Bat Chain Puller: Rock & Roll in the Age of Celebrity
The back cover of this book’s jacket bills it as ”an irreverent look at popular culture in the tradition of Hunter S. Thompson’s A Generation of Swine and Greil Marcus’ Lipstick Traces.” Not so. Loder, a contributing editor at Rolling Stone and current MTV news anchor, has neither Thompson’s caustic wit nor Marcus’ analytic resolve.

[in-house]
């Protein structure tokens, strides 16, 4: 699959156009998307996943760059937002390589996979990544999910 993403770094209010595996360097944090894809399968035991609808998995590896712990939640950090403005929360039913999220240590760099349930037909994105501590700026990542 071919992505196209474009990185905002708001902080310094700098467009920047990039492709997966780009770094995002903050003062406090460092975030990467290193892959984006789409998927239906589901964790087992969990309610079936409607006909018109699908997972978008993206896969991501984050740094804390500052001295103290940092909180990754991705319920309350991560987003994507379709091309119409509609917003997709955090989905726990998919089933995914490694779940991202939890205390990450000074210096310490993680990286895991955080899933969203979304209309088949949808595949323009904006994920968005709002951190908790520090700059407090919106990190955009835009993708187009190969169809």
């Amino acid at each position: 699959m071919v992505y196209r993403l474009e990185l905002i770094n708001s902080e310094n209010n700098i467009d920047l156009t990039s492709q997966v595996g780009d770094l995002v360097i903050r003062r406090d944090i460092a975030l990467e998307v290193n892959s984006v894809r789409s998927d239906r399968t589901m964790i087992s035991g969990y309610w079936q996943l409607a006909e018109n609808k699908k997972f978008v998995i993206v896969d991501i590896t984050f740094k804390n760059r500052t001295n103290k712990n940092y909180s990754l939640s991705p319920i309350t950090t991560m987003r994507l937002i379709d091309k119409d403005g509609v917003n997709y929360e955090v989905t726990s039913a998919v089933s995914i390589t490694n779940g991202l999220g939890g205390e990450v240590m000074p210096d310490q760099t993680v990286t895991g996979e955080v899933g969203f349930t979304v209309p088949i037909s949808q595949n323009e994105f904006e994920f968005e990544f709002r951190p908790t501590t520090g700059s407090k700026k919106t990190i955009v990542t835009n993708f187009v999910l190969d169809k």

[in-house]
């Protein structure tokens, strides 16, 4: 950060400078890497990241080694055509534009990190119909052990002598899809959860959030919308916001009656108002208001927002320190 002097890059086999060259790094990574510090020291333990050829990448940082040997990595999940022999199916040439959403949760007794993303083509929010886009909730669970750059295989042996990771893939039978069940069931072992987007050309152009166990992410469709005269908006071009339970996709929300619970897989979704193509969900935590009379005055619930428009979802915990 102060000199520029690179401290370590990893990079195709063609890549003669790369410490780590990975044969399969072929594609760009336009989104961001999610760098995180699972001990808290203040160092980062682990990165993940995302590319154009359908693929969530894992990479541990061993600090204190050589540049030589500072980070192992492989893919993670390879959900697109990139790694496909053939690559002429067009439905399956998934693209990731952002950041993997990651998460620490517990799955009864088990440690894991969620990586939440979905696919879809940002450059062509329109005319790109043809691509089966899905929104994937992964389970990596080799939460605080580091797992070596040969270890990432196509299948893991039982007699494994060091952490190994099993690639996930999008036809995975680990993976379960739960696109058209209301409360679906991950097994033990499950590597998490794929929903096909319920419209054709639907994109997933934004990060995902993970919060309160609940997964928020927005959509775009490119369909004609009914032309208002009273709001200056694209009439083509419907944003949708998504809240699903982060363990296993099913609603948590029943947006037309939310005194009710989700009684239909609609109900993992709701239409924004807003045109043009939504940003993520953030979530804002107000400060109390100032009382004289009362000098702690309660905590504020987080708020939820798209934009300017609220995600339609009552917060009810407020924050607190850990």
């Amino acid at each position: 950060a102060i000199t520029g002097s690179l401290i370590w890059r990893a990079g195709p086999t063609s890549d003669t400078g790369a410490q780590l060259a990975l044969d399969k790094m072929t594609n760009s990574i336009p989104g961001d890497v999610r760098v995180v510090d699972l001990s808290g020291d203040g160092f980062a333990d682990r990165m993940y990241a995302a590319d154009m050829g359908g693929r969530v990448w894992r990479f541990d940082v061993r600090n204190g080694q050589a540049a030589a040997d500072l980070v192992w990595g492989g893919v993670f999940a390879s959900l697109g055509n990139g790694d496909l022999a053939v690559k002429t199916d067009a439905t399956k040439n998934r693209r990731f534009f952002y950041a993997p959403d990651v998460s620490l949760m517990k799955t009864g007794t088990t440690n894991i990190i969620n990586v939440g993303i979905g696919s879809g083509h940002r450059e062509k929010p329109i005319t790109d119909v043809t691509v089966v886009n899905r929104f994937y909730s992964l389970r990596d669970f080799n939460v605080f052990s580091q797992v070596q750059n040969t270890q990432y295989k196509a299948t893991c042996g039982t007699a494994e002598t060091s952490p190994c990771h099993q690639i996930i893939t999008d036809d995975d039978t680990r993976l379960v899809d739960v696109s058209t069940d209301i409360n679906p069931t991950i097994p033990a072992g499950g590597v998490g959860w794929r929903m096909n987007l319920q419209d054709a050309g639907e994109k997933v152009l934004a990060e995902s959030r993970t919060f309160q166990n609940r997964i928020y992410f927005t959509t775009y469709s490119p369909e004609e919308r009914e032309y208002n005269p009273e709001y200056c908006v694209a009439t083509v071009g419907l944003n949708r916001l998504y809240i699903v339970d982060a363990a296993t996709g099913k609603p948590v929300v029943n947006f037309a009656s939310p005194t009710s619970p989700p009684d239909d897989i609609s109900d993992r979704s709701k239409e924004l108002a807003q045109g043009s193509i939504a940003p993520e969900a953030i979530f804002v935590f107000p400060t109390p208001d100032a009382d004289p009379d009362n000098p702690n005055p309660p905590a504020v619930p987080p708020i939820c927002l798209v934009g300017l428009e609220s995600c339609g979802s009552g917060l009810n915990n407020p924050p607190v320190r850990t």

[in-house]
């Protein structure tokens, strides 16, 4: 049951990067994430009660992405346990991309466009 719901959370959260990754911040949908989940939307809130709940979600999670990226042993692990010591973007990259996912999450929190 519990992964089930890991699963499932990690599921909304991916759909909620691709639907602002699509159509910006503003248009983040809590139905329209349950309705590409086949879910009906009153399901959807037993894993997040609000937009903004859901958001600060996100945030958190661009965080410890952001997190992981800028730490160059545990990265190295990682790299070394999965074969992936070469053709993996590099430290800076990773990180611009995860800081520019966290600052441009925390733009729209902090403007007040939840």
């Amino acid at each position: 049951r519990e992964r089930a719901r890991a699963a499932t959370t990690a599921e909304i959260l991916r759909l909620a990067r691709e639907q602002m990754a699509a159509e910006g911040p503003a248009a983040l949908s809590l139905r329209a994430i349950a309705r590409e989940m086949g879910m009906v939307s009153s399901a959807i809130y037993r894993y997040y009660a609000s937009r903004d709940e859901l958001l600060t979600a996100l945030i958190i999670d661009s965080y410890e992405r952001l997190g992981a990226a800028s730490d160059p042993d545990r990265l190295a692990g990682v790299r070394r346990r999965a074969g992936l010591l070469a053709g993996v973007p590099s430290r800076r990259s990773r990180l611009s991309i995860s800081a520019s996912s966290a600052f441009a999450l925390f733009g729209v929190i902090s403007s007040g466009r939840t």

Bat Chain Puller is, more accurately, a collection of colorfully written features on rockers, from the overexposed — Mick Jagger and Bob Dylan — to the underappreciated: Loder deserves credit for his profile of Ted Hawkins, a long-neglected bluesman, and for his tribute to Captain Beefheart, whose brilliantly wobbly compositions in the ’70s surpassed Frank Zappa’s in eccentricity (and whose 1978 album provided the title of this book). Loder is not a critical thinker, but he’s a good historian and an evocative writer — and about as irreverent as Barry Manilow singing ”Mandy” at a Girl Scout convention. C